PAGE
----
Head Coverings During Worship

1 Corinthians 11:1 Imitate me, just as I also imitate Christ. 2 Now I praise you, brethren, that you remember me in all things and keep the traditions just as I delivered them to you. 3 But I want you to know that the head of every man is Christ, the head of woman is man, and the head of Christ is God. 4 Every man praying or prophesying, having his head covered, dishonors his head. 5 But every woman who prays or prophesies with her head uncovered dishonors her head, for that is one and the same as if her head were shaved. 6 For if a woman is not covered, let her also be shorn. But if it is shameful for a woman to be shorn or shaved, let her be covered. 7 For a man indeed ought not to cover his head, since he is the image and glory of God; but woman is the glory of man. 8 For man is not from woman, but woman from man. 9 Nor was man created for the woman, but woman for the man. 10 For this reason the woman ought to have a symbol of authority on her head, because of the angels. (NKJV)







In chapters 8-10 Paul has frequently condemned any type of idol worship. This context defines the proper interpretation of this passage.

Those who were involved in pagan worship at the time would give great significance to whether or not the head was covered. Pagan men would cover their heads in worship and pagan women would not, often displaying their long flowing locks.

Paul did not want there to be any hint of pagan worship in the church. So, the example he uses here of pagan worship is that of the use of head coverings during worship.

Paul begins this passage by calling upon Christians to imitate him, “just as I also imitate Christ” (v. 1). Paul is always the example to follow. He was sold out to God. That should also be our goal.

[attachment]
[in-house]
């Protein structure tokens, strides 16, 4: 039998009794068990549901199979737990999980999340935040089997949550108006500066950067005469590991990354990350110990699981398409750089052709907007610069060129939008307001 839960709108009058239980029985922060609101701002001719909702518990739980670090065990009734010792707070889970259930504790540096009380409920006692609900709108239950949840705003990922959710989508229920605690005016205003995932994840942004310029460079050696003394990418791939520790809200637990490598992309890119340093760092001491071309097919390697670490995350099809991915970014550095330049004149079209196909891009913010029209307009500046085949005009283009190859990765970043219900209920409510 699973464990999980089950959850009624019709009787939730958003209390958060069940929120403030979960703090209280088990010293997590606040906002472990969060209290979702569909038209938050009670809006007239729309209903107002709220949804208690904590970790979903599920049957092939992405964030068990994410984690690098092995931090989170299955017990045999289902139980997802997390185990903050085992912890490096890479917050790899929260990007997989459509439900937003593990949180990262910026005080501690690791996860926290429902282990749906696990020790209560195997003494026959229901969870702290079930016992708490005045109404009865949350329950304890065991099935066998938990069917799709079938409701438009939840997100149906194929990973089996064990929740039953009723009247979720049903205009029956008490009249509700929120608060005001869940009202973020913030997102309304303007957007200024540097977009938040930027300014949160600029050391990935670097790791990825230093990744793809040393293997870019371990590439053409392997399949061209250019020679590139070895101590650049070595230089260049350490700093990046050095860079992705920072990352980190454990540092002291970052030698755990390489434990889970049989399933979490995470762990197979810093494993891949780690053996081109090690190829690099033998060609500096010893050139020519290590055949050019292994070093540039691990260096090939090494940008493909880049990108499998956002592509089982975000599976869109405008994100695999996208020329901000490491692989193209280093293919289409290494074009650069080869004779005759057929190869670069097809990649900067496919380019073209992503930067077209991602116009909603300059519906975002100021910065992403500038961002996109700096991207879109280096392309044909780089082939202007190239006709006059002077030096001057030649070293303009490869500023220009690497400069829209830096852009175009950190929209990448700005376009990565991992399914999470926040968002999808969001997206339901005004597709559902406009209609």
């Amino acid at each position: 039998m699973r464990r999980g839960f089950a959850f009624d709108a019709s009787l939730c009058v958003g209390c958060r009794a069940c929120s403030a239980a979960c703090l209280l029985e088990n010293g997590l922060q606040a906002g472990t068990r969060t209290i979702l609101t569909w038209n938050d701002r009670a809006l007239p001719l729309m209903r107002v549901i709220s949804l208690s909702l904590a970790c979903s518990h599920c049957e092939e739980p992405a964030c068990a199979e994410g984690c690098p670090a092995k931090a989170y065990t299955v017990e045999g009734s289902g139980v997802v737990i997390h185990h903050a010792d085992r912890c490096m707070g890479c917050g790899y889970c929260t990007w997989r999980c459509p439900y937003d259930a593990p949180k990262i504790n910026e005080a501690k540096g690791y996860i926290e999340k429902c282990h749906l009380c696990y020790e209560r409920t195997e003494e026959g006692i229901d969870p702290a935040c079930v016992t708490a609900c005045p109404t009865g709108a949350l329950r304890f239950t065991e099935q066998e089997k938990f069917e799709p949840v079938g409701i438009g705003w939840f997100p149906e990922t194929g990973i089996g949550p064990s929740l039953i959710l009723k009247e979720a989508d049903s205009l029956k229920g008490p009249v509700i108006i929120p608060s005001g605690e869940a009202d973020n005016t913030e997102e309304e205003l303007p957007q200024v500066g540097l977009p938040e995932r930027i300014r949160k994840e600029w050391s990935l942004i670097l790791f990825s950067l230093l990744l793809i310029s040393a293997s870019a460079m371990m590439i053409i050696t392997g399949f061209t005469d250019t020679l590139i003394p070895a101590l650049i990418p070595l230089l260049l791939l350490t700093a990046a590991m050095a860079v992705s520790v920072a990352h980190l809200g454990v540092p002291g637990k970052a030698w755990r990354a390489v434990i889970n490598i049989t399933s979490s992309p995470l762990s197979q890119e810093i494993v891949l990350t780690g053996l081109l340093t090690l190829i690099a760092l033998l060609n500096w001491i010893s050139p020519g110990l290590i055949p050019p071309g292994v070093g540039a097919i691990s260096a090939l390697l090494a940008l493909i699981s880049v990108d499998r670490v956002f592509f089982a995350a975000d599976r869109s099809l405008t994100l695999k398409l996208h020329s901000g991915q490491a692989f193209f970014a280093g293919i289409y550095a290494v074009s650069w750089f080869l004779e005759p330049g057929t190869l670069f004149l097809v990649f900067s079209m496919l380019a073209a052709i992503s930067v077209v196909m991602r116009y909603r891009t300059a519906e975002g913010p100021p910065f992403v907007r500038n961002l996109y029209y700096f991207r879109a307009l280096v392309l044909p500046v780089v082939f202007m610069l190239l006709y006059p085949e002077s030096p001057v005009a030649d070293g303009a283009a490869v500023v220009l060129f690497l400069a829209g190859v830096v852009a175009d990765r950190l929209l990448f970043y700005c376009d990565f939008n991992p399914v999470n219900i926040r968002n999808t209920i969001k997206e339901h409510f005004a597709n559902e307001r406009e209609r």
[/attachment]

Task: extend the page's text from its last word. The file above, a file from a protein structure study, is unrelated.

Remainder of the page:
Paul has rebuked the Corinthian believers and will do so again in this chapter. However, here he starts out by praising them for being obedient to God’s principles that he has previously taught them (v. 2).

This praise for their obedience sets the tone for what will follow in this passage. Paul’s desire is for Christians to be obedient to Christ, and to spurn pagan practices.

In addressing head coverings during their worship, Paul begins by reviewing the line of authority as established by God. The line of authority is: God, the Father over Christ over man over woman (v. 3).

This line of authority has nothing to do with one being inferior to the other. God the Father and Christ are equal to one another. In the same way, the man and woman are equal to one another.

Christ willingly submits to the authority of God the Father, just as the woman is to willingly submit to the authority of man, and the man is to willingly submit to the authority of Christ. This is God’s way of maintaining order.

In addressing head coverings in the first century church, God begins with the husbands, since the husbands are directly under His authority. Men were not to cover their heads during worship (v. 4). Women, on the other hand, were to cover their heads during worship (vv. 5-6).

This practice was a symbol that the man is “the image and glory of God” and “the woman is the glory of man” (v. 7). This, again, maintains the line of authority established by God.

This line of authority was established when God created the woman from the rib of man (v. 8) and then designated the woman to be a helpmate to man (v. 9). The head covering for the woman is a “symbol” of that “authority” of man over woman so that the angels that are present in worship will see this authority (v. 10).

This example of head coverings during worship in the first century church likely was partly designed to keep pagan practices out of worship. Head coverings are no longer exclusively linked to the practice of pagan worship.

This is not to say that the practice of head coverings should not be a part of today’s worship. Angels may still want to see this symbolic action that our hearts are in proper submission during worship.

God, of course, knows our hearts. The practice of head coverings might best be left up to individual interpretation of this passage.

Another application for this teaching is to be careful not to introduce pagan practices into our worship. This can happen in many ways: through doctrine taught; the music; or other practices.

Our worship should always be directed to glorifying God. We should always be in proper submission to God, while being vigilante to not incorporate anything into our worship that may be construed as having to do with pagan worship.  

Art Toombs Ministries

Online Bible Commentary